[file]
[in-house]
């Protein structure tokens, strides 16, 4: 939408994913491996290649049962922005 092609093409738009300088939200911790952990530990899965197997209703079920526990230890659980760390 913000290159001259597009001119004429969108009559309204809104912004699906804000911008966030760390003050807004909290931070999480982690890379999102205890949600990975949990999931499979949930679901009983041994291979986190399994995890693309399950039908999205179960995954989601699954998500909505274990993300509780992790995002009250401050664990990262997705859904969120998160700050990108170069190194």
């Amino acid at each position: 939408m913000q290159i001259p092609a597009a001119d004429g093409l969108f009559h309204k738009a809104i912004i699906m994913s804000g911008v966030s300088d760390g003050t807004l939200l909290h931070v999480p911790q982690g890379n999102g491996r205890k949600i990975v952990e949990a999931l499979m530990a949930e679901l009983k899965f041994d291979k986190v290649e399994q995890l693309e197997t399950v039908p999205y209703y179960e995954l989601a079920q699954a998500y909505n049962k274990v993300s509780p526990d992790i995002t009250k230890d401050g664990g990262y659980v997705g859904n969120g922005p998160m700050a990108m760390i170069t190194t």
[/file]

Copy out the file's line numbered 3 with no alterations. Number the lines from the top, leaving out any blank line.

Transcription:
């Amino acid at each position: 939408m913000q290159i001259p092609a597009a001119d004429g093409l969108f009559h309204k738009a809104i912004i699906m994913s804000g911008v966030s300088d760390g003050t807004l939200l909290h931070v999480p911790q982690g890379n999102g491996r205890k949600i990975v952990e949990a999931l499979m530990a949930e679901l009983k899965f041994d291979k986190v290649e399994q995890l693309e197997t399950v039908p999205y209703y179960e995954l989601a079920q699954a998500y909505n049962k274990v993300s509780p526990d992790i995002t009250k230890d401050g664990g990262y659980v997705g859904n969120g922005p998160m700050a990108m760390i170069t190194t």